Each new property you buy gives you a raise to your daily income, which builds up impressively over time. There are hundreds of places to purchase, with some of them even offering additions to the gameplay loop. For example, one of your properties is a sketchy auto dealer, which sells leases and then ‘legally’ repossesses the cars to sell again immediately.

You’ll occasionally see blips on the map, which are cars you may steal and return to the dealership for a nice cash bonus. There are a few other properties with similar concepts, such as coffee shops. You can find coffee bean delivery trucks roaming the streets, which you can steal and deliver to your shop for extra money.

Toward the end of the game, dealing with your absolutely nutso crazy amount of businesses can be a little tedious, though. Especially when you consider the fact that bonuses you can apply (such as gift cards, false advertisement, multi-level marketing) have to be individually applied to each business. The map screen could also be a little more clear, as sometimes it’s difficult to find the particular building you’re looking for.

The graphics and music departments leave very little to complain about, however. Not only are the sprites brilliant-looking, but the in-game action has its own charm as well.

Screams of pedestrians and explosions are all fun and charmingly lo-fi, and the music is excellent to boot. I stopped the game several times just to jam to the tracks on offer, and will certainly be looking them up later to repeat the process.

The sprite animations in cutscenes also remind me a lot of old PC adventure games, with how the characters’ mouths and bodies move. It’s all charmingly retro, and adds a bit of nostalgia to every joke and brilliant bit of satire.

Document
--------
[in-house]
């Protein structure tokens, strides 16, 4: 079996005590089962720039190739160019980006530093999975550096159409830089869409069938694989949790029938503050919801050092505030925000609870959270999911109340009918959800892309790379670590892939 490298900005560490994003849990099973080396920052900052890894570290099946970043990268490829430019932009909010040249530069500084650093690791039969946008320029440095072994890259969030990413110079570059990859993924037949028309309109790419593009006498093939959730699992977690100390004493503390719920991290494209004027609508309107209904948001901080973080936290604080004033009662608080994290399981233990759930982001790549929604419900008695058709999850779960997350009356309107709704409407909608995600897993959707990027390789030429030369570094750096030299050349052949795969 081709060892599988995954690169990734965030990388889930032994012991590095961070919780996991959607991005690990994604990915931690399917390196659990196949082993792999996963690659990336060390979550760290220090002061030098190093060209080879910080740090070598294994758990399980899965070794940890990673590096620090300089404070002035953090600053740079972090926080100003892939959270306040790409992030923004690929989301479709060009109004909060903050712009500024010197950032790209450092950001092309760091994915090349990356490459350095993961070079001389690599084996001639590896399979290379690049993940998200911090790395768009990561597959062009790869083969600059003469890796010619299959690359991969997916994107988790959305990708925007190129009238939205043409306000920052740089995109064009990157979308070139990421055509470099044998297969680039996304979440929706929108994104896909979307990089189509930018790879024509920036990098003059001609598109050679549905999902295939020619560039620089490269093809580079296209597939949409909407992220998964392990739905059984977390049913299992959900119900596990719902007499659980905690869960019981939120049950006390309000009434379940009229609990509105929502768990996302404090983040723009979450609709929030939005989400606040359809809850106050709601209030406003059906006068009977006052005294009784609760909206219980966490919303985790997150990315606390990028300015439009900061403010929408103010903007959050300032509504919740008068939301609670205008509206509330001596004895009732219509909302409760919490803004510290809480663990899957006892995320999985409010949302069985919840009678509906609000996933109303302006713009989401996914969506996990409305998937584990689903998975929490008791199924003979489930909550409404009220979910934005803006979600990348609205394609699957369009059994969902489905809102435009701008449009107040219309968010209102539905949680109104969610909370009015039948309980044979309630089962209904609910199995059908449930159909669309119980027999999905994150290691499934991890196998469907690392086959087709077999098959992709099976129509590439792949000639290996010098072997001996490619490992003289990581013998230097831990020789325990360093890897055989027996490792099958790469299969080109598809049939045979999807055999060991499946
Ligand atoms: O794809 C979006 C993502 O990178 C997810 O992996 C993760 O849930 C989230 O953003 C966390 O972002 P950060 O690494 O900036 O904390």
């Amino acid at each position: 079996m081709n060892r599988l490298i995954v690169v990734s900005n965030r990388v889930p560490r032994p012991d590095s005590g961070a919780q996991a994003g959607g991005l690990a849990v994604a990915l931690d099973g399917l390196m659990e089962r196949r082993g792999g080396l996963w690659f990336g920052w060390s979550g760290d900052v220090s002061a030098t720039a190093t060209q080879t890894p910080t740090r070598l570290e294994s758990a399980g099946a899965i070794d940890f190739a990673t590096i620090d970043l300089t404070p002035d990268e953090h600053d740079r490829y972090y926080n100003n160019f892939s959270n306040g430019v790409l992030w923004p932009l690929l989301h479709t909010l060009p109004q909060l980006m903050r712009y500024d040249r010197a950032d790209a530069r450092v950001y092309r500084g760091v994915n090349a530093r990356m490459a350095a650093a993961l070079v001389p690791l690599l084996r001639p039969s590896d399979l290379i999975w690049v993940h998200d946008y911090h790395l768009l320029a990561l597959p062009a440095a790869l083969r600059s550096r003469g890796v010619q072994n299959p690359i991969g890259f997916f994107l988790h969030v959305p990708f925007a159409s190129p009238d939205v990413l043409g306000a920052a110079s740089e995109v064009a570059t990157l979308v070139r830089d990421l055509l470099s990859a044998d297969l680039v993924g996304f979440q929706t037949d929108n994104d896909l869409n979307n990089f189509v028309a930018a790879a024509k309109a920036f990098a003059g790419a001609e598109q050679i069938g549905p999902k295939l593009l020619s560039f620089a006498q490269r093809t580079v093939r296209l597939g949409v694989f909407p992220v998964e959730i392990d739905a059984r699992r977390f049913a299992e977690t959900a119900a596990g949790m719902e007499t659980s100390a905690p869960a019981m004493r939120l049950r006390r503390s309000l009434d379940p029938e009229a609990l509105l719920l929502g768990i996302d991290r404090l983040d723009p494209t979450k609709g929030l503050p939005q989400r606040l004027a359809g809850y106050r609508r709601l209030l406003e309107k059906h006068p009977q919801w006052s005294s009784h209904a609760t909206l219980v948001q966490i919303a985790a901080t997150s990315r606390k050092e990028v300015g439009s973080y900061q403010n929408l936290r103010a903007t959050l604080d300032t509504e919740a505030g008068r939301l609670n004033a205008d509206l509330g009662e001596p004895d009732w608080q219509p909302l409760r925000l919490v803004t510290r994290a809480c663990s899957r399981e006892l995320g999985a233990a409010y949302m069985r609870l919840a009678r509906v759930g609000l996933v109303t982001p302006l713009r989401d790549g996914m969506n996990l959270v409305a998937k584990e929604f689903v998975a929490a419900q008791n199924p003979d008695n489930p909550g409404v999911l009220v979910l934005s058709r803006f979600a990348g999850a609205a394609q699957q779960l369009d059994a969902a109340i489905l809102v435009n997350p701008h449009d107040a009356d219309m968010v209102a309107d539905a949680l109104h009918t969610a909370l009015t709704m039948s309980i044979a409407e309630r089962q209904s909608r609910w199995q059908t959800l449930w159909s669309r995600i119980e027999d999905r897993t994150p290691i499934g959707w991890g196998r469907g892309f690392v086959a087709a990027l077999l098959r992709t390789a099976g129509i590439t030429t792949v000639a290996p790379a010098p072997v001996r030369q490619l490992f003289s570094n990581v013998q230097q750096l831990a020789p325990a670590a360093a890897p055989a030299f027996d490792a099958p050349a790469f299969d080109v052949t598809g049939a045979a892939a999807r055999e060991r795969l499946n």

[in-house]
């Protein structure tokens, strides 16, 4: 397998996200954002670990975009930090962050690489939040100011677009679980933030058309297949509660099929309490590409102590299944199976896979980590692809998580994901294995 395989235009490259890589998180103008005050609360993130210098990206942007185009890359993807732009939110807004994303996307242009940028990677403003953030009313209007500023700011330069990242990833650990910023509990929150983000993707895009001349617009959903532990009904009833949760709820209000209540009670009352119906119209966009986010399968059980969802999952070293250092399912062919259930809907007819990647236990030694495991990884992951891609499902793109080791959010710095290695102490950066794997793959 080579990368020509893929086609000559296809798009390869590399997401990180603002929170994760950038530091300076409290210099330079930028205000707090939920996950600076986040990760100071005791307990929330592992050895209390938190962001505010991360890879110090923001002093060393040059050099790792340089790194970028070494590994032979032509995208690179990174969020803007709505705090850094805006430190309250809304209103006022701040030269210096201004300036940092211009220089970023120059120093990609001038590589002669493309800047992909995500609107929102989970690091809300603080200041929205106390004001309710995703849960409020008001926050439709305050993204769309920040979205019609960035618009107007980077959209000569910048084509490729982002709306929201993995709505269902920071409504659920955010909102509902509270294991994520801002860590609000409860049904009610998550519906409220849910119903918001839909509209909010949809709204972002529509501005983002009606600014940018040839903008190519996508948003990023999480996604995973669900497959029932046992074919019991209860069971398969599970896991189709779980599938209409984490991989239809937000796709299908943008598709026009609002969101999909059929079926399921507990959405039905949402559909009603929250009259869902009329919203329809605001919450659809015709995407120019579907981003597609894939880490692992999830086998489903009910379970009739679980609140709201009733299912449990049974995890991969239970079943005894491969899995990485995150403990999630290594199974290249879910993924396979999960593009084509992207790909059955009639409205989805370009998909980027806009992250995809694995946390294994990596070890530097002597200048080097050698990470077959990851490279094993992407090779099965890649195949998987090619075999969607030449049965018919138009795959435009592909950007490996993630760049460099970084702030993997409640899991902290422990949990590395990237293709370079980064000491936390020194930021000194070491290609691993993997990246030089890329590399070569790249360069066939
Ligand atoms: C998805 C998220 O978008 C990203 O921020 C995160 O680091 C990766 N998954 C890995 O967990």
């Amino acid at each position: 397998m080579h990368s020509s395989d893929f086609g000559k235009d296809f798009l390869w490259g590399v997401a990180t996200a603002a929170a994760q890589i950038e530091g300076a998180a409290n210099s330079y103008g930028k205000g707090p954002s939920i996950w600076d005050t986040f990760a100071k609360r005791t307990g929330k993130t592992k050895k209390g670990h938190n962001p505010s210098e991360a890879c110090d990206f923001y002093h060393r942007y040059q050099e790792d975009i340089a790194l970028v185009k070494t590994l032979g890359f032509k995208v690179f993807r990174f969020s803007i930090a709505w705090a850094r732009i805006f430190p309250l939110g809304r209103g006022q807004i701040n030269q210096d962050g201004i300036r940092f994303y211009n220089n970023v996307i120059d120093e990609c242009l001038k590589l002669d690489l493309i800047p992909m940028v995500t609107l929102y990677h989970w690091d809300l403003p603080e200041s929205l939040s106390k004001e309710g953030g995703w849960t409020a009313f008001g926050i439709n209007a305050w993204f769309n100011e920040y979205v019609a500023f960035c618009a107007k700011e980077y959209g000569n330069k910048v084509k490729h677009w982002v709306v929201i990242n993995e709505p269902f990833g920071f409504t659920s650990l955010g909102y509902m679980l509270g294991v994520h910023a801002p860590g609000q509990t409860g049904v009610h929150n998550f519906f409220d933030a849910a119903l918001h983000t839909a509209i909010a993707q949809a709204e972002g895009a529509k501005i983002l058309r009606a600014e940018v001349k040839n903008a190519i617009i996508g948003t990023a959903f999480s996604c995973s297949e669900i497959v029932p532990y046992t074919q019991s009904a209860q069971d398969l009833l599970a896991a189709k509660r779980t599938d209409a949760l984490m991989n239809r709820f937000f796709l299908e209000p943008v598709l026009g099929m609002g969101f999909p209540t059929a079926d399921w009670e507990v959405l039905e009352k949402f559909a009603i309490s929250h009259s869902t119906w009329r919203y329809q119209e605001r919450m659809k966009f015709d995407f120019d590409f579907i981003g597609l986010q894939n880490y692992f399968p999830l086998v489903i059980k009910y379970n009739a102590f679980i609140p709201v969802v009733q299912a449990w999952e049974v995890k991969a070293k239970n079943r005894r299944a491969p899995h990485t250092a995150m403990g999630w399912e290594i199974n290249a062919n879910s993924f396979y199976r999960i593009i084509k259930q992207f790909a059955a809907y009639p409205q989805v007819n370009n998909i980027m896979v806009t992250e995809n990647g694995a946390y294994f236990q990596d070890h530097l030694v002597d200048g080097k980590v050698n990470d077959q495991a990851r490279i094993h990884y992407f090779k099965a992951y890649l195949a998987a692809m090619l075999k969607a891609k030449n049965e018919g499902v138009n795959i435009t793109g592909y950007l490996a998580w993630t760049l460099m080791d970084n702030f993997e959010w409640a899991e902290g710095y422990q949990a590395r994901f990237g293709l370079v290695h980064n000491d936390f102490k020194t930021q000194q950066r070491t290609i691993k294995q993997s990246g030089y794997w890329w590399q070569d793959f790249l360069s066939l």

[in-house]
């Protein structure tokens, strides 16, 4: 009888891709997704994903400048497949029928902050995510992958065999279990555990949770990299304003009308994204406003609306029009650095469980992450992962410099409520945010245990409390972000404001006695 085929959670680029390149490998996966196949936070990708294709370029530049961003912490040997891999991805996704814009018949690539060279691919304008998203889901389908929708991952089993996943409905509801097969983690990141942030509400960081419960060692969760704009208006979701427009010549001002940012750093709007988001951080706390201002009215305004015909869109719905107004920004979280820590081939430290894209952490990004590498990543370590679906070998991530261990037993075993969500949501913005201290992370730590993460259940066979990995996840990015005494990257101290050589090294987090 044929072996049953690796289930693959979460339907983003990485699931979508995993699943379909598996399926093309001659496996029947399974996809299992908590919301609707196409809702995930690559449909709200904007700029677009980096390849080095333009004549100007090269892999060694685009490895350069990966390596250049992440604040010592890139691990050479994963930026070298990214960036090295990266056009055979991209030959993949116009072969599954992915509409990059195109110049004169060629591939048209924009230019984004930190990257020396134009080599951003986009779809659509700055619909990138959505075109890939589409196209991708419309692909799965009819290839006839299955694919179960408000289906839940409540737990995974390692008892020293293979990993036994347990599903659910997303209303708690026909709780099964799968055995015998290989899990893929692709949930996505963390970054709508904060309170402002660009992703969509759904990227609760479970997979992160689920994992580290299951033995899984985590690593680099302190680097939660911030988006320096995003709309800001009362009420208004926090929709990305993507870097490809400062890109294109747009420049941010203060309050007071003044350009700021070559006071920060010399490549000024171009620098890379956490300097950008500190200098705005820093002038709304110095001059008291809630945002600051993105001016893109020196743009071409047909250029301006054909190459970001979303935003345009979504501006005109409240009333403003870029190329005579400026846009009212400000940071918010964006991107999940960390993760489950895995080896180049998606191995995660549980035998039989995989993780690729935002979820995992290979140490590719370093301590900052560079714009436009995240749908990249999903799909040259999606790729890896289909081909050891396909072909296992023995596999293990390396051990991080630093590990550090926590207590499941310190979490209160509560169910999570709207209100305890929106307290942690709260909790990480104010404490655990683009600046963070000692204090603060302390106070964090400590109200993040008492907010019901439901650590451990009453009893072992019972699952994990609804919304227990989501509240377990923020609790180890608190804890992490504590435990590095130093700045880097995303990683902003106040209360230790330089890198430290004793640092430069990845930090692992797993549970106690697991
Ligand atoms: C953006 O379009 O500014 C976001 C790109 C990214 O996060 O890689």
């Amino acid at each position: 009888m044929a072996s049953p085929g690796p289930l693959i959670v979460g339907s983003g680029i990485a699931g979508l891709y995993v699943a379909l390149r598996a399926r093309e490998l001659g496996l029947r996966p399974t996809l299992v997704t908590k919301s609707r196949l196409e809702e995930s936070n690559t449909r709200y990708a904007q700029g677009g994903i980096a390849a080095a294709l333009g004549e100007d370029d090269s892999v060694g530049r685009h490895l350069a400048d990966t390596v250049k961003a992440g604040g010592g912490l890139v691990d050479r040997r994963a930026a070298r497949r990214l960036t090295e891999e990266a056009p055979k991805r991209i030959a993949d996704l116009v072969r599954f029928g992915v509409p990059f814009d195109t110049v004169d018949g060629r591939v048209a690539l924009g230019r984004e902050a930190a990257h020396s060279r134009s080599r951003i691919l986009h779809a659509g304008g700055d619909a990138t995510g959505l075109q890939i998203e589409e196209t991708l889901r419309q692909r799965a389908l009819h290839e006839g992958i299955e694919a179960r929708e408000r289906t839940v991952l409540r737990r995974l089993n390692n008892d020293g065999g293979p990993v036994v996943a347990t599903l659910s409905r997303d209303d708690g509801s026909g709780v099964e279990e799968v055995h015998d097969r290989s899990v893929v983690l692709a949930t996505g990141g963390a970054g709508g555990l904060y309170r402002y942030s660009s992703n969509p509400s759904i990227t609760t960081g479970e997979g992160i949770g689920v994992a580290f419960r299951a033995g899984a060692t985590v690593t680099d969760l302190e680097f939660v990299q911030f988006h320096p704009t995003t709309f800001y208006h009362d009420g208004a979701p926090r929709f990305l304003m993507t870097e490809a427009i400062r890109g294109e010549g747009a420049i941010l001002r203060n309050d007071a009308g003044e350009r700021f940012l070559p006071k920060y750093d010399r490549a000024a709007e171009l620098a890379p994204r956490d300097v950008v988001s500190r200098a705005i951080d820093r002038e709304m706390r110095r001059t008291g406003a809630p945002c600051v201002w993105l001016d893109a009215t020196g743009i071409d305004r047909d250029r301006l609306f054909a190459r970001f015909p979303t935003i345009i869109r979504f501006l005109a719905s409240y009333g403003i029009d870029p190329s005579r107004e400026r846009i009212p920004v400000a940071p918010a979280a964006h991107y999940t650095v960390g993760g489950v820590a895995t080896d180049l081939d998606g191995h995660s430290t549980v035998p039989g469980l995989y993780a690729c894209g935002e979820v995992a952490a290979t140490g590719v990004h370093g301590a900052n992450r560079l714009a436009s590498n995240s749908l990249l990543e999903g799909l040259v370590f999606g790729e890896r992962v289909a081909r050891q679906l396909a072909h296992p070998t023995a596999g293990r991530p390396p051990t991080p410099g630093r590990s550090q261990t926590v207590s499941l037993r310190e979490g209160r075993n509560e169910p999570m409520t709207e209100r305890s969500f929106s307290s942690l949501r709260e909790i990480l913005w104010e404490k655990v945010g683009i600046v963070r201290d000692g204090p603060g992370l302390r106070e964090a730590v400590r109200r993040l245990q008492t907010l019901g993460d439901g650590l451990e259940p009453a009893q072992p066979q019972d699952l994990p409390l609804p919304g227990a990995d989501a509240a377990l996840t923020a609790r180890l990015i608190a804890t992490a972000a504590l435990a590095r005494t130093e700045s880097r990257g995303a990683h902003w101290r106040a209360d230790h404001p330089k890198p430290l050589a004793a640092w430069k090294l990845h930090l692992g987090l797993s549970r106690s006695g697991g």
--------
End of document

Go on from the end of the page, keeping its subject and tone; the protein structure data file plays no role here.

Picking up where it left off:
Some minor complaints I have with the game are a lack of Xbox One support—which is a shame, considering it’s on every other major console (even the Vita, with a 3DS port planned later). Another somewhat amusing turn of events is the game’s Epic Games Store exclusivity deal. It is ironic for a game about predatory business practices to be a timed exclusive.

Apart from the slight foibles I’ve mentioned, however, Shakedown: Hawaii is a solid experience, full of fun segments and a ton of laughs. I was kept glued to my TV for hours playing it, which is difficult for a game to accomplish nowadays for me. While it may not be perfect, it’s still a hell of a good time, and for 20 bucks, it’s hard to not recommend it whole-heartedly.

I also believe you can pick it up for 10 dollars in the silly Epic sale right now, so that’s probably the cheapest way to buy the game. The downside is that you have to actually use the Epic Store, so…weigh your options, I suppose!

Shakedow: Hawaii was reviewed on Windows PC using a review copy provided by vBlank Entertainment. You can find additional information about Niche Gamer’s review/ethics policy here.


The Verdict: 8.5

The Good

  • Solid, retro GTA-style action
  • Hilarious story full of satire on modern business practices
  • Great art style and character sprites in cutscenes
  • Music is bumpin'

The Bad

  • Managing businesses can get a bit tedious toward the end
  • Map screen could have clearer icons to show which businesses are which
  • Epic exclusive on PC, which is kind of ironic